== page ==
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    Subject Headings:
    • Kowalski, Jeff Karl, 1951-, ed. Mesoamerican architecture as a cultural symbol.
    • Indian architecture -- Mexico.
    Cohen, Jeffrey H. (Jeffrey Harris)
  • Ancient Oaxaca, and: The Shadow of Monte Alban: Politics and Historiography in Postclassic Oaxaca, Mexico (review)
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    Subject Headings:
    • Blanton, Richard E., ed. Ancient Oaxaca.
    • Jansen, Maarten E. R. G. N. (Maarten Evert Reinoud Gerard Nicolaas), 1952-, ed. Shadow of Monte Alban: politics and historiography in postclassic Oaxaca, Mexico.
    • Oudijk, Michel R., ed.
    • Kröfges, Peter, ed.
    • Indians of Mexico -- Mexico -- Oaxaca Valley -- Antiquities.
    • Oaxaca (Mexico) -- Historiography.
    Grimes, Kimberly M., 1961-
  • Cooperation and Community: Economy and Society in Oaxaca (review)
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    Subject Headings:
    • Cohen, Jeffrey H. (Jeffrey Harris) Cooperation and community: economy and society in Oaxaca.
    • Zapotec Indians -- Social conditions.
    Sandstrom, Alan R.
  • The Bear and His Sons: Masculinity in Spanish and Mexican Folktales (review)
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    Subject Headings:
    • Taggart, James M., 1941- Bear and his sons: masculinity in Spanish and Mexican folktales.
    • Tales -- Mexico.
    Boyer, Richard E.
  • Crime and Punishment in Late Colonial Mexico City, 1692-1810 (review)
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    Subject Headings:
    • Haslip-Viera, Gabriel. Crime and punishment in late colonial Mexico City, 1692-1810.
    • Crime -- Mexico -- Mexico City -- History.
    Little, Walter E.
  • Voices from Exile: Violence and Survival in Modern Maya History (review)
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    Subject Headings:
    • Montejo, Victor, 1951- Voices from exile: violence and survival in modern Maya history.
    • Mayas -- Wars -- Guatemala.
    Carey, David.
  • The Highland Maya in Fact and Legend: Francisco Ximénez, Fernando Alva de Ixtlilxóchitl, and Other Commentators on Indian Origins and Deeds (review)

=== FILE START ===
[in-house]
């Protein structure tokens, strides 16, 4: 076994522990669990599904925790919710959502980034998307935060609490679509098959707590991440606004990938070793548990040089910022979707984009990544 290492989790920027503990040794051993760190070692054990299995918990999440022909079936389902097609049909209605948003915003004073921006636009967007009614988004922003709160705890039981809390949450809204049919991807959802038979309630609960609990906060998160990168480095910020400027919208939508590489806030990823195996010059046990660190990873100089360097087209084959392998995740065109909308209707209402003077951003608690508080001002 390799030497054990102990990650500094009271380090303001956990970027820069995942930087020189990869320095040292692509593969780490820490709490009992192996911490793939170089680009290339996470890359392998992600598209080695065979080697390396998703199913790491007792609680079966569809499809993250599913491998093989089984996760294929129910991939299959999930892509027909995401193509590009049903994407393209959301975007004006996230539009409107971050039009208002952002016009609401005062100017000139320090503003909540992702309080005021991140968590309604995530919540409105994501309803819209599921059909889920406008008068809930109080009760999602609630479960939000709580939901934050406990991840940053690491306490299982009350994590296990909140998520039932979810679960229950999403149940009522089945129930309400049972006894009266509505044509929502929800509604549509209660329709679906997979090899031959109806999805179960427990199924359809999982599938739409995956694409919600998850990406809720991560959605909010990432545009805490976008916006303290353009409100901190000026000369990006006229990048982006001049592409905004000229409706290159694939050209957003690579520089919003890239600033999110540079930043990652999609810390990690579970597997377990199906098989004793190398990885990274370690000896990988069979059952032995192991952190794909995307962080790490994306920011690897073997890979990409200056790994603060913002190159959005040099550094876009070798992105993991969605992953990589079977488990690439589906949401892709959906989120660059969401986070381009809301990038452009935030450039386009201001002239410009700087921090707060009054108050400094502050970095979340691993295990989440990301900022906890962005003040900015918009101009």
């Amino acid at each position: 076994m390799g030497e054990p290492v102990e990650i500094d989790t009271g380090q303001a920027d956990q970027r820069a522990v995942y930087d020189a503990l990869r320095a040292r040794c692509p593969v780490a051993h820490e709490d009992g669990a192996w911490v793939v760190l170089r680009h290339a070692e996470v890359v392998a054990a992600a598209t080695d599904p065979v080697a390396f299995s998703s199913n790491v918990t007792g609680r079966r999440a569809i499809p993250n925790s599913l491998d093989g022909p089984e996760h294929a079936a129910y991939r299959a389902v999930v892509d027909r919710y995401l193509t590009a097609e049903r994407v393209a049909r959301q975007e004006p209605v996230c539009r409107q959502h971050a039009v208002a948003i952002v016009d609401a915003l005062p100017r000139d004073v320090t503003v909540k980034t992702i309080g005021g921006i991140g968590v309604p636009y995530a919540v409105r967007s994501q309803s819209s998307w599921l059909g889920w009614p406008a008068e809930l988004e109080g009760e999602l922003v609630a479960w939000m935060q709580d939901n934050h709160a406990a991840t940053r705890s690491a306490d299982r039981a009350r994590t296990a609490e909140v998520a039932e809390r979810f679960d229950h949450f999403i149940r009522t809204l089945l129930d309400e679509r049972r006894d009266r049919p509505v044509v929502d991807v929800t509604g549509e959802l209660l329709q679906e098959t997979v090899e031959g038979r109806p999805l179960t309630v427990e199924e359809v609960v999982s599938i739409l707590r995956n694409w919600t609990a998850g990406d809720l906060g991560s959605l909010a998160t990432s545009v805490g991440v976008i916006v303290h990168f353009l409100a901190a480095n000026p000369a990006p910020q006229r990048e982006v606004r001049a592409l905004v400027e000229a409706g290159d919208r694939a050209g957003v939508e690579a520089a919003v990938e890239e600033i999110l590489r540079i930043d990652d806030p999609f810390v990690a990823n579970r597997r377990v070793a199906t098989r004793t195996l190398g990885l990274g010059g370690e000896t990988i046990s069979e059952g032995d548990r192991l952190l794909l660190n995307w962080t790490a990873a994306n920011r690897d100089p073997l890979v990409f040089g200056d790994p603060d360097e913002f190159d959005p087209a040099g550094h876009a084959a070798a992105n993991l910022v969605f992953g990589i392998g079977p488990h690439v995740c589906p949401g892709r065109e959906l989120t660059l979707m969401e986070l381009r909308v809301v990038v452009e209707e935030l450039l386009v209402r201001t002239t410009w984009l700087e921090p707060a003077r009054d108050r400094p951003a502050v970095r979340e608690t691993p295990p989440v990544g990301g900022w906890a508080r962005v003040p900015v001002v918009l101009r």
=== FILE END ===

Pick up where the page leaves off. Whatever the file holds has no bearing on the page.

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    Subject Headings:
    • Peterson, Marshall N., ed. Highland Maya in fact and legend: Francisco Ximénez, Fernando Alva de Ixtlilxóchitl, and other commentators on Indian origins and deeds.
    • Mayas -- Guatemala -- Early works to 1800.
    Ramírez, Susan E., 1946-
  • Colonial Habits: Convents and the Spiritual Economy of Cuzco, Peru (review)
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    Subject Headings:
    • Burns, Kathryn, 1959- Colonial habits: convents and the spiritual economy of Cuzco, Peru.
    • Cuzco (Peru) -- Social life and customs.
    Lane, Kris E., 1967-
  • Inka Bodies and the Body of Christ: Corpus Christi in Colonial Cuzco, Peru (review)
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    Subject Headings:
    • Dean, Carolyn, 1957- Inka bodies and the body of Christ: Corpus Christi in colonial Cuzco, Peru.
    • Corpus Christi Festival -- Peru -- Cuzco.
    Langfur, Hal.
  • An Account of the Antiquities of the Indians, and: The Discoverie of the Large, Rich, and Bewtiful Empyre of Guiana (review)
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    Subject Headings:
    • Pané, Ramón, d. 1571. Account of the antiquities of the Indians.
    • Arrom, José Juan, 1910-, ed.
    • Raleigh, Walter, Sir, 1552?-1618. Discoverie of the large, rich, and bewtiful Empyre of Guiana.
    • Whitehead, Neil L.. ed.
    • Indians of the West Indies -- Hispaniola -- History -- Sources.
    • America -- Discovery and exploration -- British.
    Redmond, Elsa M.
  • War in the Tribal Zone: Expanding States and Indigenous Warfare (review)
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    Subject Headings:
    • Ferguson, R. Brian, ed. War in the tribal zone: expanding states and indigenous warfare.
    • Whitehead, Neil L., ed.
    • War and society -- Cross-cultural studies.
    Campbell, Lyle.
    Wurtzburg, Susan.
  • New World Babel: Languages and Nations in Early America (review)
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    Subject Headings:
    • Gray, Edward G., 1964- New World Babel: languages and nations in early America.
    • North America -- Languages -- History.
    Burkhart, Louise M., 1958-
    Ladd, Brian, 1957-
  • Envisioning Power: Ideologies of Dominance and Crisis, and: Reading the Holocaust (review)
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    Subject Headings:
    • Wolf, Eric R., 1923- Envisioning power: ideologies of dominance and crisis.
    • Clendinnen, Inga. Reading the Holocaust.
    • Power (Social sciences)
    • Holocaust, Jewish (1939-1945) -- Historiography.